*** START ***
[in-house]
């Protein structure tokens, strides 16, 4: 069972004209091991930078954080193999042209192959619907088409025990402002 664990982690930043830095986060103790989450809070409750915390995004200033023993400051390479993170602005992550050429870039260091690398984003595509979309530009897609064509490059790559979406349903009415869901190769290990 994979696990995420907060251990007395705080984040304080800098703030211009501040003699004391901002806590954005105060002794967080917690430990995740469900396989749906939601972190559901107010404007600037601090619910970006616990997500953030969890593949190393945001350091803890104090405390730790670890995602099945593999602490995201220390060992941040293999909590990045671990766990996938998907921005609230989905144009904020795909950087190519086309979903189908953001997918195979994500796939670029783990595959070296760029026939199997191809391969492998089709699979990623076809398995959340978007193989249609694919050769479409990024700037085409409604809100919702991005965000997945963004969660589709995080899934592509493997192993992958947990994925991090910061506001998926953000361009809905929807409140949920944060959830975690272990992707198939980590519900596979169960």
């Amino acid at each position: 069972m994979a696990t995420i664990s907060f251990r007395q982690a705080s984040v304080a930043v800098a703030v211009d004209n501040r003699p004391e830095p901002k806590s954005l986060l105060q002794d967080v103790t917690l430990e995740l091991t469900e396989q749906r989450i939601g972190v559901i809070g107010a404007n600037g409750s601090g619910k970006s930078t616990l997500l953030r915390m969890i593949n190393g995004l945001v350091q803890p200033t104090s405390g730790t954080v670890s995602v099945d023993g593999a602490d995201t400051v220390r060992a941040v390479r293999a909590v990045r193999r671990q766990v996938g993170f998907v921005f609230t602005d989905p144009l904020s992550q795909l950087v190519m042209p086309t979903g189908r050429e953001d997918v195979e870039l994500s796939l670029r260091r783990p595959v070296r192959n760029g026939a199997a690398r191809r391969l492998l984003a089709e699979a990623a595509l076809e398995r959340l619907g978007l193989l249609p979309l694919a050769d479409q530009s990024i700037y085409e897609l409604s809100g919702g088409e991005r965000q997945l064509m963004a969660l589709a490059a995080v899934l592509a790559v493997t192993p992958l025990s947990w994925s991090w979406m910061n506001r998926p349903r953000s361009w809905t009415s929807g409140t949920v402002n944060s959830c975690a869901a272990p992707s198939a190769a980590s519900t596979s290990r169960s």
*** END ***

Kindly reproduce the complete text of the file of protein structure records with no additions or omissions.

[in-house]
């Protein structure tokens, strides 16, 4: 069972004209091991930078954080193999042209192959619907088409025990402002 664990982690930043830095986060103790989450809070409750915390995004200033023993400051390479993170602005992550050429870039260091690398984003595509979309530009897609064509490059790559979406349903009415869901190769290990 994979696990995420907060251990007395705080984040304080800098703030211009501040003699004391901002806590954005105060002794967080917690430990995740469900396989749906939601972190559901107010404007600037601090619910970006616990997500953030969890593949190393945001350091803890104090405390730790670890995602099945593999602490995201220390060992941040293999909590990045671990766990996938998907921005609230989905144009904020795909950087190519086309979903189908953001997918195979994500796939670029783990595959070296760029026939199997191809391969492998089709699979990623076809398995959340978007193989249609694919050769479409990024700037085409409604809100919702991005965000997945963004969660589709995080899934592509493997192993992958947990994925991090910061506001998926953000361009809905929807409140949920944060959830975690272990992707198939980590519900596979169960």
């Amino acid at each position: 069972m994979a696990t995420i664990s907060f251990r007395q982690a705080s984040v304080a930043v800098a703030v211009d004209n501040r003699p004391e830095p901002k806590s954005l986060l105060q002794d967080v103790t917690l430990e995740l091991t469900e396989q749906r989450i939601g972190v559901i809070g107010a404007n600037g409750s601090g619910k970006s930078t616990l997500l953030r915390m969890i593949n190393g995004l945001v350091q803890p200033t104090s405390g730790t954080v670890s995602v099945d023993g593999a602490d995201t400051v220390r060992a941040v390479r293999a909590v990045r193999r671990q766990v996938g993170f998907v921005f609230t602005d989905p144009l904020s992550q795909l950087v190519m042209p086309t979903g189908r050429e953001d997918v195979e870039l994500s796939l670029r260091r783990p595959v070296r192959n760029g026939a199997a690398r191809r391969l492998l984003a089709e699979a990623a595509l076809e398995r959340l619907g978007l193989l249609p979309l694919a050769d479409q530009s990024i700037y085409e897609l409604s809100g919702g088409e991005r965000q997945l064509m963004a969660l589709a490059a995080v899934l592509a790559v493997t192993p992958l025990s947990w994925s991090w979406m910061n506001r998926p349903r953000s361009w809905t009415s929807g409140t949920v402002n944060s959830c975690a869901a272990p992707s198939a190769a980590s519900t596979s290990r169960s």